Walking around with your head tilted to the side and squinting is no way to go through life. The thing about getting rid of earaches is this: an earache can be a symptom of many infectious diseases and/or disorders, serious ones too. But, you don't want to go to the emergency room every time you get an earache (everybody else is usually doing that, one of the most common reasons for ER visits), because they're usually just the result of an ear infection- but that is nothing to laugh at either. So, you have to take a measured approach to the subject of how to get rid of an earache, and I'll start by suggesting that you go see a doctor as soon as you can, especially if you've been suffering from recurrent earaches. This is particularly true if the person suffering from an earache is an infant or young child. The suggestions for relieving earache pain offered here are for educational purposes only - self-diagnosing and self-treating an earache can be dangerous.

An acute earache is usually caused by an outer ear infection (external otitis) or a middle ear infection (otitis media), while a recurrent earache can be a symptom of something more significant. If you are suffering from an acute earache that lasts more than three hours or a mild earache that lasts more than a day or if you've recently suffered some sort of trauma to your ear, you should go see a doctor. Now, with all of that said, we should move on to home earache remedies.

Earache Causes

  • Airplane Ear
  • Eustachian Tube Dysfunction
  • Middle Ear Infection
  • External Ear Infection
  • Ear Wax Blockage
  • Swimmers Ear (otitis externa)
  • Head or Chest Colds
  • Ruptured Ear Drum

Earache Symptoms

The most common symptoms associated with an earache, which is a symptom itself, are:

  • Mild to acute pain when touching or pulling on the outer ear or pain inside the ear itself.
  • Pressure or a plugged feeling in the ear, a feeling of fullness inside your ear.
  • Hearing loss or tinnitus, a ringing tone that comes and goes or doesn't go away at all.
  • Persistent itchiness may be perceived, not an identifiable pain per se.

Remedies for Earaches


If you're trying to get rid of an earache, the first thing you should try is plain old Tylenol. When I say plain old Tylenol, I mean Acetaminophen. You don't want to be taking Ibuprofen or Aspirin when you've got an earache because these medicines may, in very rare circumstances, cause more pain or ringing in the ears-what the medical community calls tinnitus. Also, you don't want to give Aspirin to a child because of the potential risk for inducing something called Reyes syndrome, an inflammation of tissue in the brain, especially if they're suffering from a fever. You can find Tylenol at Amazon.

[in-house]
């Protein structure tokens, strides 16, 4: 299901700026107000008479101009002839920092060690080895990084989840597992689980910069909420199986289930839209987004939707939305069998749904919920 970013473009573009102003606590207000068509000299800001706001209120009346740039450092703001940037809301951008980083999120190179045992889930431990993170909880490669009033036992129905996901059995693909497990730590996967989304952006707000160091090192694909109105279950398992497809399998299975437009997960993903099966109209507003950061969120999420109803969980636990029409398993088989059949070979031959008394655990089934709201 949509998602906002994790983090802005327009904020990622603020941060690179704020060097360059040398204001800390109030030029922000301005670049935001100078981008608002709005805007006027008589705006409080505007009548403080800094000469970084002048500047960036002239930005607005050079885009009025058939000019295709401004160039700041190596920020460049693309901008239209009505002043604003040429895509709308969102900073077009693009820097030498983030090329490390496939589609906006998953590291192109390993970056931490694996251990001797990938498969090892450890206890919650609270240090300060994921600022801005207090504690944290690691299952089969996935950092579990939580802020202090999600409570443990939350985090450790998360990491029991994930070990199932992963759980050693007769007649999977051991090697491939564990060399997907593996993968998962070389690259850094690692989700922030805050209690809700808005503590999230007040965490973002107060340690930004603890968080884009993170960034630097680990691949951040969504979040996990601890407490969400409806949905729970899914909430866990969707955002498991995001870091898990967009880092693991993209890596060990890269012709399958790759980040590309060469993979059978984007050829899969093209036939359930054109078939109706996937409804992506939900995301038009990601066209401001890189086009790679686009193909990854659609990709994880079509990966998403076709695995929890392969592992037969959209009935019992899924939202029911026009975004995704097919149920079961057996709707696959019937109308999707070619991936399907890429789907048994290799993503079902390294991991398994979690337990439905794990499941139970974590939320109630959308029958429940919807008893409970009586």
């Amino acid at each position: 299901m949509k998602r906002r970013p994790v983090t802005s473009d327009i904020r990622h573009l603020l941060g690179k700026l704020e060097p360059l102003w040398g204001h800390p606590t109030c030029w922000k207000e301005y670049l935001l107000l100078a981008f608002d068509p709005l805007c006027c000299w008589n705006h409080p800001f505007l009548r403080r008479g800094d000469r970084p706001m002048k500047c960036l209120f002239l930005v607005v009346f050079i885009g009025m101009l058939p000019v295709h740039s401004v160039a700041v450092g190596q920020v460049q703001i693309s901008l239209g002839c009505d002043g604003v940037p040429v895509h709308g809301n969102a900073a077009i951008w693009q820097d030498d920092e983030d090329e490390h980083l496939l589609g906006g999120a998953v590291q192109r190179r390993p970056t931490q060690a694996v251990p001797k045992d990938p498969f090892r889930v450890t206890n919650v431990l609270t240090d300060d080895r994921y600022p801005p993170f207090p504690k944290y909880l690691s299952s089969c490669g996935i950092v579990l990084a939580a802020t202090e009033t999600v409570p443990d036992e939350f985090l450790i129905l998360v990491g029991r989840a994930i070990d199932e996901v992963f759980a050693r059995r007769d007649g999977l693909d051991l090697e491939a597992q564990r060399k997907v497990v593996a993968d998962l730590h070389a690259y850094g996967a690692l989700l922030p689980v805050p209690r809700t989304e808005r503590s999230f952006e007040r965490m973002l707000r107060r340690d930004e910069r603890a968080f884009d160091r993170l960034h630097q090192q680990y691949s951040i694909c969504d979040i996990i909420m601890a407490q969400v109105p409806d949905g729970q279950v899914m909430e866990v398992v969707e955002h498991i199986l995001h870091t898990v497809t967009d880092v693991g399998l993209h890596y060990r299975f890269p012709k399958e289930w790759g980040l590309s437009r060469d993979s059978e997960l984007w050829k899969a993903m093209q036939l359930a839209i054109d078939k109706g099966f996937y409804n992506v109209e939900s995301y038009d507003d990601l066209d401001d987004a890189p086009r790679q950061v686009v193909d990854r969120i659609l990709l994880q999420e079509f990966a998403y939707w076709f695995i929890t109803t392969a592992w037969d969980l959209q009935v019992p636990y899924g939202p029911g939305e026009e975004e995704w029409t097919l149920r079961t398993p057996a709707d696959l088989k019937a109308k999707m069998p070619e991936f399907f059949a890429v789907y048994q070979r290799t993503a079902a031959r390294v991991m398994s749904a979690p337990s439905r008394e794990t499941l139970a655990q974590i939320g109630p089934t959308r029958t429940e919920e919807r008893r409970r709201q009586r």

If basic pain medication like Acetaminophen isn't getting rid of your earache, you can try Auralgan. Auralgan is a local anesthetic that can be applied directly to the ear canal that is causing you pain. It's a relatively innocuous drug, and you can find it at any reputable drug store or pharmacy-probably even online. This solution is good for people who don't tolerate oral painkillers well, like people who suffer from ulcers or acid reflux.

Mineral Oil

Mineral oil is the home remedy when it comes to getting rid of an earache. It's only effective if you're suffering from an external ear infection, however, or what we like to call "swimmer's ear," which is usually caused by a build-up of bacteria due to an excess of moisture in the ear. What you don't want to do is apply mineral oil if you have a perforation in your eardrum or if you have drainage plugs implanted in your eardrums. Otherwise, mineral oil will usually do the trick for minor ear aches, swimmer's ear, or otitis externa. It will help shed water from the ear and protect the sensitive lining of your ear canal. It's also good at loosening up ear wax.